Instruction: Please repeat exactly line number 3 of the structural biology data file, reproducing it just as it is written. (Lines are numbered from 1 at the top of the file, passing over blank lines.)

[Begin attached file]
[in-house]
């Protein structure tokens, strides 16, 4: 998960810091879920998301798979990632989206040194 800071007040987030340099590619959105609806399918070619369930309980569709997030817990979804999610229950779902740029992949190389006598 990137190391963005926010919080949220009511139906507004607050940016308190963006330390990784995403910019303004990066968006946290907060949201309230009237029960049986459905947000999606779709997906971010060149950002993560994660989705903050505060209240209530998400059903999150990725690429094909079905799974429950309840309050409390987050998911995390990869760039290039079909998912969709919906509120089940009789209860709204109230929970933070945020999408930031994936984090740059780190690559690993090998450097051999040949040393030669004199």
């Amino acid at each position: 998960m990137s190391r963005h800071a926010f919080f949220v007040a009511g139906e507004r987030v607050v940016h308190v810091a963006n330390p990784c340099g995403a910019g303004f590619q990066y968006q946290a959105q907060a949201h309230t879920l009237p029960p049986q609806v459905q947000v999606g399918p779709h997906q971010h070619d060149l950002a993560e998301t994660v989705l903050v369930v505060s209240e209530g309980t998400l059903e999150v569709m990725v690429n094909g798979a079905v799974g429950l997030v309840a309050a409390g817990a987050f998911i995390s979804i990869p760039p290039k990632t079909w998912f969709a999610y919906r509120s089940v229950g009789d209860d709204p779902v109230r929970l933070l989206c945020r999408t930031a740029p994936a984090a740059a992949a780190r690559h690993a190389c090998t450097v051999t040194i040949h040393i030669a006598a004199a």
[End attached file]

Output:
């Amino acid at each position: 998960m990137s190391r963005h800071a926010f919080f949220v007040a009511g139906e507004r987030v607050v940016h308190v810091a963006n330390p990784c340099g995403a910019g303004f590619q990066y968006q946290a959105q907060a949201h309230t879920l009237p029960p049986q609806v459905q947000v999606g399918p779709h997906q971010h070619d060149l950002a993560e998301t994660v989705l903050v369930v505060s209240e209530g309980t998400l059903e999150v569709m990725v690429n094909g798979a079905v799974g429950l997030v309840a309050a409390g817990a987050f998911i995390s979804i990869p760039p290039k990632t079909w998912f969709a999610y919906r509120s089940v229950g009789d209860d709204p779902v109230r929970l933070l989206c945020r999408t930031a740029p994936a984090a740059a992949a780190r690559h690993a190389c090998t450097v051999t040194i040949h040393i030669a006598a004199a």